Tschaikowsky: Symphony No. 1, Debussy: Images

Boston Symphony Orchestra

Debussy: Images; Tchaikovsky: Symphony No. 1 "Winter Dreams" by B.S.O. / Debussy / Tchaikovsky / Tilson Thomas was released Jun 13, 2000 on the Deutsche Grammophon label.

There is no doubt that Michael Tilson Thomas’s approach matches Tchaikovsky’s sub-title. The freshness of the opening […] is matched by the poetic feeling of the slow movement, the opening superbly atmospheric. As shaped by Thomas the main tune shows a haunting Russian melancholy which catches the music’s spirit to great effect.

- Penguin Guide

Tschaikowsky: Symphony No. 1

I. Dreams of a Winter Journey. Allegro Tranquillo (G minor)

II. Land of Desolation, Land of Mists. Adagio cantabile ma non tanto (E-flat major)
This movement has an essentially monothematic structure, based on subtle gradations and variations on a single melody.

III. Scherzo. Allegro scherzando giocoso (C minor)
This was the earliest movement to be written. Salvaged from the third movement of a piano sonata that he had written as a student, Tchaikovsky transposed the movement down a semitone to C minor and replaced the trio with the first of a whole line of orchestral waltzes.

IV. Finale. Andante lugubre (G Minor) – Allegro maestoso (G Major)
Tchaikovsky uses the folk-song “Распашу ли я млада, младeшенка” (Raspashu li ya mlada, mladeshenka) as the basis for both the introduction and the second subject (in B minor). This song also colors the vigorous first subject. Tchaikovsky had borrowed the folk-song motive into the prelude and the finale of his Cantata for the Opening of the Polytechnic Exhibition in Moscow 1872 (commemorating the bicentenary of the birth of Peter the Great). Tchaikovsky, in the recapitulation, restates the movement’s introduction, instead of the secondary theme. The movement ends with a vigorous coda.


Debussy: Images pour orchestre

I. Gigues (1909–1912)
The original title of Gigues was Gigues tristes. Debussy used his memories of England as inspiration for the music, in addition to the song “Dansons la gigue” by Charles Bordes the Tyneside folk tune “The Keel Row”.

Controversy exists over the role of André Caplet in the orchestration of Gigues. Robert Orledge and Williametta Spencer are two writers, for example, who have accepted Caplet as assisting with the orchestration. In contrast, François Lesure has stated, based on manuscript examination in the Bibliothèque nationale (MS 1010), that Caplet did not assist with the orchestration.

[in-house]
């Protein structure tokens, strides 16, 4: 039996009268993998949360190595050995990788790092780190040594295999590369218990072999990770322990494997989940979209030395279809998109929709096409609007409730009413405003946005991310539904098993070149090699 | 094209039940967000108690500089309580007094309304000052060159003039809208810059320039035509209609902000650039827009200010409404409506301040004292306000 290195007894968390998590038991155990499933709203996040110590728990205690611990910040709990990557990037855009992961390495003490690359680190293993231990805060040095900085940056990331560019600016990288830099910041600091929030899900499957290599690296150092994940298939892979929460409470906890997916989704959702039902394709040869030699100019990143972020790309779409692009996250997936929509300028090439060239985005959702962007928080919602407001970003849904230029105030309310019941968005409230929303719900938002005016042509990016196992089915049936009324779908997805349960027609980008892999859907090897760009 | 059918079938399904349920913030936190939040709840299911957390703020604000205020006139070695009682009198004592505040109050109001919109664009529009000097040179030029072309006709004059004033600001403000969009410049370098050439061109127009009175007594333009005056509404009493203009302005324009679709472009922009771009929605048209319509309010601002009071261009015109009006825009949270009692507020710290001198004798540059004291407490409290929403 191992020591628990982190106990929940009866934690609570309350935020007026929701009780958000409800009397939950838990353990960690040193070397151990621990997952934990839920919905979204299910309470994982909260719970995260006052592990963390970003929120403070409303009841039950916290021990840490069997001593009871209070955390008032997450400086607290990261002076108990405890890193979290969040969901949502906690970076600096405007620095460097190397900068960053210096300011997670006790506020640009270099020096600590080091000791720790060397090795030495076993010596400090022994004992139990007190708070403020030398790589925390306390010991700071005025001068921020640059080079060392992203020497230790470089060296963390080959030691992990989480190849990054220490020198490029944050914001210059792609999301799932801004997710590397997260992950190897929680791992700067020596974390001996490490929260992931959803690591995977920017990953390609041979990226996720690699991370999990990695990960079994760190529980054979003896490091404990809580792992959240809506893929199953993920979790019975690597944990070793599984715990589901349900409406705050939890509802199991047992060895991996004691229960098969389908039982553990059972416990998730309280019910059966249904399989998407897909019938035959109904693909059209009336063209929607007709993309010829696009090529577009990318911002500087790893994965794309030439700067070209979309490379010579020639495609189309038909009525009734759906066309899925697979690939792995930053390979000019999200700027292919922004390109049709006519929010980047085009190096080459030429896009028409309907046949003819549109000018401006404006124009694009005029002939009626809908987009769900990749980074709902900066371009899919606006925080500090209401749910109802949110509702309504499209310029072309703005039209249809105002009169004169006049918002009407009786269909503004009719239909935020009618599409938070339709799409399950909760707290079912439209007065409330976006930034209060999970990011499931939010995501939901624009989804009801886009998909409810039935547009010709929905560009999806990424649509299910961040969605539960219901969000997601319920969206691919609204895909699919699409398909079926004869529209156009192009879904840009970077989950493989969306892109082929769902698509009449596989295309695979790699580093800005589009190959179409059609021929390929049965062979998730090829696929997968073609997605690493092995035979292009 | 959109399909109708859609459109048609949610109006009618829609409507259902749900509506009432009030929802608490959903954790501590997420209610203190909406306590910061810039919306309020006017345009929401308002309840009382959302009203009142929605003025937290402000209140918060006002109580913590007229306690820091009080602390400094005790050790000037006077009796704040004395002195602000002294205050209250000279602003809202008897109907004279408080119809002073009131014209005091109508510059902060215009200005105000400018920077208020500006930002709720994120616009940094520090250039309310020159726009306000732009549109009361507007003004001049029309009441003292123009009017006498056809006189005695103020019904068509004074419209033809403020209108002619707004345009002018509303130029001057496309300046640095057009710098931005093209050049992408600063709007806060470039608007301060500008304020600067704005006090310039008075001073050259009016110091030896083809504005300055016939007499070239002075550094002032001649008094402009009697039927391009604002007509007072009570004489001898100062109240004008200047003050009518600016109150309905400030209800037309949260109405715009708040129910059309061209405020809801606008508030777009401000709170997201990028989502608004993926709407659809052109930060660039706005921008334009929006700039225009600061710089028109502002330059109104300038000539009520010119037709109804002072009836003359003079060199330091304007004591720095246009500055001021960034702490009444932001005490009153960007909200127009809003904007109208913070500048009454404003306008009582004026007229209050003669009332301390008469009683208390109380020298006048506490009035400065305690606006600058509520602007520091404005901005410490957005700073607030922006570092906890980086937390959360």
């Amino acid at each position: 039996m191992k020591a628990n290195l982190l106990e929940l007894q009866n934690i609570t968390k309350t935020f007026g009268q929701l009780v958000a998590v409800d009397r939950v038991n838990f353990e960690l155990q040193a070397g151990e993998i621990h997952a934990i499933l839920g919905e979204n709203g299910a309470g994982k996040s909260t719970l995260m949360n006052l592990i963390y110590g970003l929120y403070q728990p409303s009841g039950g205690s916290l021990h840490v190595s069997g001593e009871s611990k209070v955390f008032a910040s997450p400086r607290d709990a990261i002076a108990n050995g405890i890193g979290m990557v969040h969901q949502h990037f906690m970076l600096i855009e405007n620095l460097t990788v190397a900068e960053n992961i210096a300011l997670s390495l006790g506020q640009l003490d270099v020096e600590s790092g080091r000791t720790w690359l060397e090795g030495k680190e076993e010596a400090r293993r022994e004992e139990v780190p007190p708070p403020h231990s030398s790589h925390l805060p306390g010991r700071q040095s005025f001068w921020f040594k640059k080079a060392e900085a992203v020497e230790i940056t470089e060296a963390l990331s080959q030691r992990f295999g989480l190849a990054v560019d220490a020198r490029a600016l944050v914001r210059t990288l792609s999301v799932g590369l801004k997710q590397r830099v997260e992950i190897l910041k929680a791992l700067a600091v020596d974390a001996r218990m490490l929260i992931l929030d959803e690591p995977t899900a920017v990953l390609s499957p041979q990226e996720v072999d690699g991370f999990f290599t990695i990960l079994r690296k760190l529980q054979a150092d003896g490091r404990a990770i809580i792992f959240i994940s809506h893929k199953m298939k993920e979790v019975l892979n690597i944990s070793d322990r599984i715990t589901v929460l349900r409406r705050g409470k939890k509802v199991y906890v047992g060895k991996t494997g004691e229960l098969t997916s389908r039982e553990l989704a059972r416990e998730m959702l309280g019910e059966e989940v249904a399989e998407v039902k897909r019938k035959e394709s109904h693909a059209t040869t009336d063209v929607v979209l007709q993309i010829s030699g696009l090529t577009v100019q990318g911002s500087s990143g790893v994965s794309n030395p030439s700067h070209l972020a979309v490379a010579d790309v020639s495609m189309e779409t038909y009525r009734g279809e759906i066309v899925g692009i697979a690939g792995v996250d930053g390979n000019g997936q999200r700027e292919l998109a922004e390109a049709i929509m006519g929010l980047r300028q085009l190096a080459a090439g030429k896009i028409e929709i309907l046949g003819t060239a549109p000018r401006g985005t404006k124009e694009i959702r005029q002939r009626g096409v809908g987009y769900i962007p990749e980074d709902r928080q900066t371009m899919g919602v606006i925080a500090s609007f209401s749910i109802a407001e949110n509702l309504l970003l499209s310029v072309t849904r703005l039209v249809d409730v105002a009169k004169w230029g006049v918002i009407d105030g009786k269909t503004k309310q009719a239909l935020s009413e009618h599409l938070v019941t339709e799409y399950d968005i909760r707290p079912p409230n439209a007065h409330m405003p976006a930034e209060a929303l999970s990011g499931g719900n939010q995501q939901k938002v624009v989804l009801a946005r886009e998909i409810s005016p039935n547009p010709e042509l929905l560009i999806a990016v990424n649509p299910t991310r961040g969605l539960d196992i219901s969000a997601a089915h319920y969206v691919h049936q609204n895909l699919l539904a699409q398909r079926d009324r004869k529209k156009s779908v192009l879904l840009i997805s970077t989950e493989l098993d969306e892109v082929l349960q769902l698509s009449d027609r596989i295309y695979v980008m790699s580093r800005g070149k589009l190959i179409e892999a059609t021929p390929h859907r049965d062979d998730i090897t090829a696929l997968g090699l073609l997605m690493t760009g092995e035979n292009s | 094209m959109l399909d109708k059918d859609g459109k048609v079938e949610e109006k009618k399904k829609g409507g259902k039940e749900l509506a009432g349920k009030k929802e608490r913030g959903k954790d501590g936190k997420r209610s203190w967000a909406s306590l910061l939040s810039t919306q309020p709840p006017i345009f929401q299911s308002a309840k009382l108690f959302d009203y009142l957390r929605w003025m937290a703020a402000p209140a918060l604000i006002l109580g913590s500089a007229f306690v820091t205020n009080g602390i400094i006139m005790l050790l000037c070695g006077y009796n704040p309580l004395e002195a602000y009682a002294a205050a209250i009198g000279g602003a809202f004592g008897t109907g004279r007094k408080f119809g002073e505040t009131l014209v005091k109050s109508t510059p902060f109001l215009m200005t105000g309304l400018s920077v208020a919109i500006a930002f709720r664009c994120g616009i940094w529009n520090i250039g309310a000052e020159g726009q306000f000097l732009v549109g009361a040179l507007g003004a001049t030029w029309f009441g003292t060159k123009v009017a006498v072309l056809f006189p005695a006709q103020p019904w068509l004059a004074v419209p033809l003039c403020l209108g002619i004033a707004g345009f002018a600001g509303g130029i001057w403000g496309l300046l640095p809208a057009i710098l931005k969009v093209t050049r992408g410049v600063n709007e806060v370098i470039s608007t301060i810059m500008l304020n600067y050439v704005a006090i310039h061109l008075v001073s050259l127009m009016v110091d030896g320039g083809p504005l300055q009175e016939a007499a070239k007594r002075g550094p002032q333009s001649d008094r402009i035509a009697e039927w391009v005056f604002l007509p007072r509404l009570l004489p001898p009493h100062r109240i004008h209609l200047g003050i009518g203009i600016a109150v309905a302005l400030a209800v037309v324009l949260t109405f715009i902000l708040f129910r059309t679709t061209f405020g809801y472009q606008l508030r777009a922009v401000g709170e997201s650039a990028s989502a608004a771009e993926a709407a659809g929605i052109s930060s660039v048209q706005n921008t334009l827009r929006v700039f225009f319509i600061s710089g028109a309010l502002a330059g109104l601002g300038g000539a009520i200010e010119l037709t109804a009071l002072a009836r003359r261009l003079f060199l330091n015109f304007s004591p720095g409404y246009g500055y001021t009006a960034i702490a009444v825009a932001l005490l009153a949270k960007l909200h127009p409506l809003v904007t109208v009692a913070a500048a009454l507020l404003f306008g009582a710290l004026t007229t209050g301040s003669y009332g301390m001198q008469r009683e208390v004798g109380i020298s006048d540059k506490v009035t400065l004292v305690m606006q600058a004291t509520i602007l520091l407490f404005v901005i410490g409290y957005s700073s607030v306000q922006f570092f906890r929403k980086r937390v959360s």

II. Ibéria (1905–1908)
Ibéria is the most popular of the three orchestral Images and itself forms a triptych within a triptych. The three sections of Ibéria are:

Par les rues et par les chemins (“Through the streets and the paths”) – inspired by rondo form
Les parfums de la nuit (“The fragrance of the night”) – the atmosphere of a fascinating Spanish night
Le matin d’un jour de fête (“The morning of a festival day”) – a procession of a ‘banda de guitarras’.
The music is inspired by impressions of Spain. Richard Langham Smith has commented on Debussy’s own wish to incorporate ideas of juxtaposing elements of the visual arts in musical terms, including a quote from Debussy to Caplet from a letter of 26 February 1910:

“You can’t imagine how naturally the transition works between ‘Parfums de la nuit’ and ‘Le Matin d’un jour de fête. Ça n’a pas l’air d’être écrit.'”

Matthew Brown has briefly commented on Debussy’s use of techniques such as incomplete progressions, parenthetical episodes and interpolations in Ibéria.

III. Rondes de printemps (“Round dances of spring”) (1905–1909)[edit]
This is one of Debussy’s most modern works. He used two folk tunes, “Nous n’irons plus au bois” and “Do, do l’enfant do” in this movement. Brown, Dempster and Headlam have analyzed the tonal structure of this movement. The first song plays a prominent role from the start of the 15/8 time until the end of the movement, in the solos and in the accompaniments and countermelodies. Debussy had already quoted the song “Nous n’irons plus au bois” in Images oubliées of 1894 for piano and in Jardins sous la pluie from Estampes (1903).

Stay in Touch


Social Media